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Guarding Healthcare: Strengthening Cybersecurity in a Vulnerable Sector

Modern healthcare relies on sharing patient data, while also striving to keep it secure. In a technology heavy sector such as healthcare that handles sensitive data, security must be paramount. Yet those on the frontline – by the very nature of their life-saving roles – don’t necessarily have the time or inclination to always act in the most security-conscious way. According to Jonathan Whitley of WatchGuard Technologies, they need to rely on security technology, but don’t want to be bothered with complexity in terms of access, use and data sharing. 

“In such a broad IoT environment patient data is always in transit, leaving endpoints vulnerable to cybersecurity threats,” he says. “The adoption of new technologies is also rapid in the healthcare sector, adding to the risk. Patient care often trumps security concerns, certainly at treatment level, but having a strong cybersecurity posture is critical to ensure the delivery of quality care across the board.”

There’s seemingly a daily barrage of news articles reporting the cyberattacks. Reports suggest the number of ransomware attacks on healthcare organisations increased 94% from 2021 to 2022, with the rise in cases due to cyber attackers’ awareness of the deadly consequences of an attack, and the need for urgent response on the organisation under attack. Most of those victims of ransomware in healthcare pay the ransom. 

“There is work to be done, and that starts with ensuring greater awareness of security gaps, issues, and threats,” says Whitley. 

The health of the healthcare sector

Gartner Peer Insights and Watchguard recently surveyed 100 IT and security professionals in healthcare to learn if companies are taking the necessary steps to enable a strong password security culture and posture.

“The survey revealed that almost half the respondents have experienced a data breach in the last two years,” said Whitley. “53% said they use tools targeted in software supply chain attacks – but were able to patch before an issue was detected. 78% said they have experienced service disruptions due to malicious activity and/or fell victim to a ransomware attack.”

End-of-life systems are identified as a root cause, while phishing attacks are an overwhelming shared concern, followed by ransomware. 

When asked what unique security challenges make the healthcare industry more vulnerable to an attack, the top threats were seen as:

  • Legacy tech/systems (81%)
  • Talent gaps (58%) 
  • Outdated security (51%)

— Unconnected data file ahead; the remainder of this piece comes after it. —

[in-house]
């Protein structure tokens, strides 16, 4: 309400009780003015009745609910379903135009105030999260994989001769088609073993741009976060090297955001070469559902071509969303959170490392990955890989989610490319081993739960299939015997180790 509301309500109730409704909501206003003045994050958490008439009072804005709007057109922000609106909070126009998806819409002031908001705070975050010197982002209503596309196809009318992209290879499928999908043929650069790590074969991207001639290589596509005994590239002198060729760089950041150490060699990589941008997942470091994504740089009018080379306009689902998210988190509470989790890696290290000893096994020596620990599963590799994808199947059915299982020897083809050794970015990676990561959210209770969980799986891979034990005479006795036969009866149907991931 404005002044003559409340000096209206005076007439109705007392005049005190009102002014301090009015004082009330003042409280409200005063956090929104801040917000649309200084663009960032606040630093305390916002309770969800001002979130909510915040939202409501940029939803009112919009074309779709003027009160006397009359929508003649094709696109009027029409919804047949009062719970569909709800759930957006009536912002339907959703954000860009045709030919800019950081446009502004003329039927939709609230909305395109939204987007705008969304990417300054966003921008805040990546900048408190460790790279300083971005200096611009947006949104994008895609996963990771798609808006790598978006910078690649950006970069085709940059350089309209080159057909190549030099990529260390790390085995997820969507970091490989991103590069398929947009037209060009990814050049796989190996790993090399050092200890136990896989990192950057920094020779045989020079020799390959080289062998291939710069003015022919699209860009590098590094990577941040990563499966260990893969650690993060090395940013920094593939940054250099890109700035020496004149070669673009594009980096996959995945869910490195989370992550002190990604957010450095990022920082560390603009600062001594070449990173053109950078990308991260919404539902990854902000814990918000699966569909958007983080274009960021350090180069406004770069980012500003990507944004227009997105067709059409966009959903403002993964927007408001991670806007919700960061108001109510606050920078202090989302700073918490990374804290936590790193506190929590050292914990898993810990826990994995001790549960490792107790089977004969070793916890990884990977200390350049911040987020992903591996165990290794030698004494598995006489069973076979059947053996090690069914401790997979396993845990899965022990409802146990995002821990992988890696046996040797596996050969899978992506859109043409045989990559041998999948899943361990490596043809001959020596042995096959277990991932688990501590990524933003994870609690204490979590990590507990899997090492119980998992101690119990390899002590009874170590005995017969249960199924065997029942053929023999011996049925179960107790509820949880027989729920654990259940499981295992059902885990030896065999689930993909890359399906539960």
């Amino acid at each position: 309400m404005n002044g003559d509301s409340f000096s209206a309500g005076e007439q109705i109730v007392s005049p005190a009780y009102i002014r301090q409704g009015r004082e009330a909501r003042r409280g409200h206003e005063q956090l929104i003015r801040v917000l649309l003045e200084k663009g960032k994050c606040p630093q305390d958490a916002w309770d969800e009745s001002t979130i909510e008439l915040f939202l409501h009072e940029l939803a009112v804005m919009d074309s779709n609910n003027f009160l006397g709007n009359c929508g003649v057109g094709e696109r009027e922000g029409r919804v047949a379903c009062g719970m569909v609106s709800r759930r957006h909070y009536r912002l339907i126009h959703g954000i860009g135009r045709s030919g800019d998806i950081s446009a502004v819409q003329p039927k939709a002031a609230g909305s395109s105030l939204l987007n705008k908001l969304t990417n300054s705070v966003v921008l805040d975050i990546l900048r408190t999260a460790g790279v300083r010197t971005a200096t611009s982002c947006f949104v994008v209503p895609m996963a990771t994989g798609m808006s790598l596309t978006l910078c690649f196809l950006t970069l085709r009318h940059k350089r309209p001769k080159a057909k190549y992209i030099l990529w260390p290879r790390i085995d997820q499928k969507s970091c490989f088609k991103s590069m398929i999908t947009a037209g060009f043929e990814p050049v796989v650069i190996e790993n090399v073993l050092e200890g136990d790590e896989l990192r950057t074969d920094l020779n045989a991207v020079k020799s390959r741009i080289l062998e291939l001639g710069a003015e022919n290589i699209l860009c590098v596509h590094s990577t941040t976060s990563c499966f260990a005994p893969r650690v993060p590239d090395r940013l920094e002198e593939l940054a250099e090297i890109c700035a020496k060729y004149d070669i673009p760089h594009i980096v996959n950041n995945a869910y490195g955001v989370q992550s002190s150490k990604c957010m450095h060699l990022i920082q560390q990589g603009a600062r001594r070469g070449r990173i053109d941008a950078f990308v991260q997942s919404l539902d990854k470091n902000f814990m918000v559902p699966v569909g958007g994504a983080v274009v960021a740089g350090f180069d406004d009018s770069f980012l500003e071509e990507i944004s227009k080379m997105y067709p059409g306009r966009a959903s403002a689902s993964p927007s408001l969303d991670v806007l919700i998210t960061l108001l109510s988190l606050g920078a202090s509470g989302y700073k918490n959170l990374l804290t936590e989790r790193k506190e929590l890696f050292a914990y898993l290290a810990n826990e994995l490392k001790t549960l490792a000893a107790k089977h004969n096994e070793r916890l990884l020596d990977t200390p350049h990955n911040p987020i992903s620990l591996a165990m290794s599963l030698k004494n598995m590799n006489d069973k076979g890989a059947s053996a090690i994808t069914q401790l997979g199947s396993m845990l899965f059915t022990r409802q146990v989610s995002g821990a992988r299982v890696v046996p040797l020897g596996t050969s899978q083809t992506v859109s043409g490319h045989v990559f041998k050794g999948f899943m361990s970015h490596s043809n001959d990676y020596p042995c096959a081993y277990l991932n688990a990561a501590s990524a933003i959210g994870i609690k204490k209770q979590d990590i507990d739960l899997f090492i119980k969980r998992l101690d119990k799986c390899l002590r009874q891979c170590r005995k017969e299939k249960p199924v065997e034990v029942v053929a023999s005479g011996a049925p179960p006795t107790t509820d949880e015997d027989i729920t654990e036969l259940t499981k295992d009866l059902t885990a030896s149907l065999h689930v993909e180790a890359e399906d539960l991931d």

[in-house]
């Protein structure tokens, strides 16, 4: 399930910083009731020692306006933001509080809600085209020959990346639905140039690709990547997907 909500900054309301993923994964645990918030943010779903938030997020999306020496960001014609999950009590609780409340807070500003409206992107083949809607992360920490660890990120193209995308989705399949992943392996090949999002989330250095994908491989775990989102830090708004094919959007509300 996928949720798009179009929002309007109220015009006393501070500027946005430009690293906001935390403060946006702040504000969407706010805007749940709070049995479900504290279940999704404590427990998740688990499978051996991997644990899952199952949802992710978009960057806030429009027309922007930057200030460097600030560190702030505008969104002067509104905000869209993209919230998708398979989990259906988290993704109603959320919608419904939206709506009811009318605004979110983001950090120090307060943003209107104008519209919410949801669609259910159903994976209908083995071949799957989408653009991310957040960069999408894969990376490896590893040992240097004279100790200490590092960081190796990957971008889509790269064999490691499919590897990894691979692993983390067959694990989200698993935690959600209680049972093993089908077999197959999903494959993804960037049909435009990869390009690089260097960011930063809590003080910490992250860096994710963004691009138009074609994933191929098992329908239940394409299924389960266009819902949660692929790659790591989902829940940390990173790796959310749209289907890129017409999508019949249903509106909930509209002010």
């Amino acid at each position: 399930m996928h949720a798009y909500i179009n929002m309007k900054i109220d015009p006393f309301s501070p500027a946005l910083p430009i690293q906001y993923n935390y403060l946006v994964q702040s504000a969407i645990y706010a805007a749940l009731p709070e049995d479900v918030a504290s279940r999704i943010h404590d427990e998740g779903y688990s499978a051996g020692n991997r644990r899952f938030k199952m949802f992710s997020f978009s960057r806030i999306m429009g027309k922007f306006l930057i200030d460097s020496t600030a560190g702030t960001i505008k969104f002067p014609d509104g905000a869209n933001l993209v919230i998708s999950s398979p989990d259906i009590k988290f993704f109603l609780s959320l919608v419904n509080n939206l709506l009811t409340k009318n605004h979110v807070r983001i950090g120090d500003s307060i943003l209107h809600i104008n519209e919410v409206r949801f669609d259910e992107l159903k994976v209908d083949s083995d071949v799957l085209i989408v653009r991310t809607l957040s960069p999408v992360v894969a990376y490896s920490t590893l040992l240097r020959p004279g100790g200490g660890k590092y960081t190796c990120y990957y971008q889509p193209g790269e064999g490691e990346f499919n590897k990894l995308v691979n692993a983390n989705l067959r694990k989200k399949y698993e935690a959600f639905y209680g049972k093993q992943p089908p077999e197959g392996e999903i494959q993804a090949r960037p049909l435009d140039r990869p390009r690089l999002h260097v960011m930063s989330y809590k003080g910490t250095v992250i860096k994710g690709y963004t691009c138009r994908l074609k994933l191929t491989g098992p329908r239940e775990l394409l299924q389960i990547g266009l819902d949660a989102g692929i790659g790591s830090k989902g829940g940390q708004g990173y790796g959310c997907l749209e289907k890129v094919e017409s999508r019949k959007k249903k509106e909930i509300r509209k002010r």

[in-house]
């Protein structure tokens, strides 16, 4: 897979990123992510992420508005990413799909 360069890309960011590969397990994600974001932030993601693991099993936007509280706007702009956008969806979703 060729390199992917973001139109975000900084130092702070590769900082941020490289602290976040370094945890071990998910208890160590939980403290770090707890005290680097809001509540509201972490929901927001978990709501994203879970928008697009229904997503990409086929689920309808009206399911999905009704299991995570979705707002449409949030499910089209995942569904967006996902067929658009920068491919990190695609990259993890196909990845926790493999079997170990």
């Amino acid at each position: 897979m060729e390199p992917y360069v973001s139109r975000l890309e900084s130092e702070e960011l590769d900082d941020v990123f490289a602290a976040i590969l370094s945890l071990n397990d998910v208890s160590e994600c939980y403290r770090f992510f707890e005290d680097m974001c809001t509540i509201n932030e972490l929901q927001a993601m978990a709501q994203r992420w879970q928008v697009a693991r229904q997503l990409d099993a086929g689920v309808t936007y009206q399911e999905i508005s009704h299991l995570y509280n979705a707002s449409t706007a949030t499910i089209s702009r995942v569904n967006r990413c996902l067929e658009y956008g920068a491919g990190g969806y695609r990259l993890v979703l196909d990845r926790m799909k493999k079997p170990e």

“The survey also underlined the range of issues an attack creates,” says Whitley. “Most said a security breach led to operational outages, followed by lawsuits, loss of IP and loss of patient data. But there are also crucial matters such as critical operating data loss, revenue loss and erosion of patient trust, not to mention reputational harm, data corruption, downtime, and recovery time. There is also the potential to reduce the level of patient care and outcomes.

“Despite people being the common denominator in all data breaches – whether intentional or not – credential protection methods, such as MFA, are not broadly adopted in healthcare. Only 24% of respondents said they have MFA authentication policies in place. Only 35% of healthcare leaders are utilising identity security to address security events – a critical point of entry in most attack scenarios.”

Many healthcare providers offer a plethora of integrated health solutions and this increasingly connected environment leaves them more vulnerable to attack. 

“Beyond the firewall, 61% of healthcare leaders reveal they are most concerned about the vulnerability of cloud storage. Only 26% consider smart medical devices, intelligent tools and wearable devices as vulnerable to cyber risk.”

In terms of protocols employed to protect patient data, 68% follow specific protected health information (PHI) protocols, while 64% encrypt all patient data. 

“Some 60% of those surveyed comply with all HIPAA requirements, and 43% say they follow privacy guidelines such as GDPR,” continues Whitley. “While 53% say they undertake consistent security risk assessments, just 24% employ risk-based authentication policies to control who accesses patient data. While a majority of respondents 58% say their organisations have web-connected medical devices, more than half of those 57% outsource cyber security threat monitoring to an MSP.”

Cybersecurity attacks, data integrity and high latency are the top three concerns the healthcare leaders surveyed have regarding web-connected medical devices.

“In the last year, the survey respondents suggest that third-party security management 54%, resource constraints 45% and mobile device security 39% are the biggest challenges in managing patient data security,” said Whitley.

To encourage employee adoption of security measures, healthcare IT professionals revealed they are taking measures including:

  • Sending test phishing emails (68%)
  • Increasing IT security training (62%)
  • Adopting compliance policies (52%) 
  • Making corporate security certification mandatory for employees (49%)

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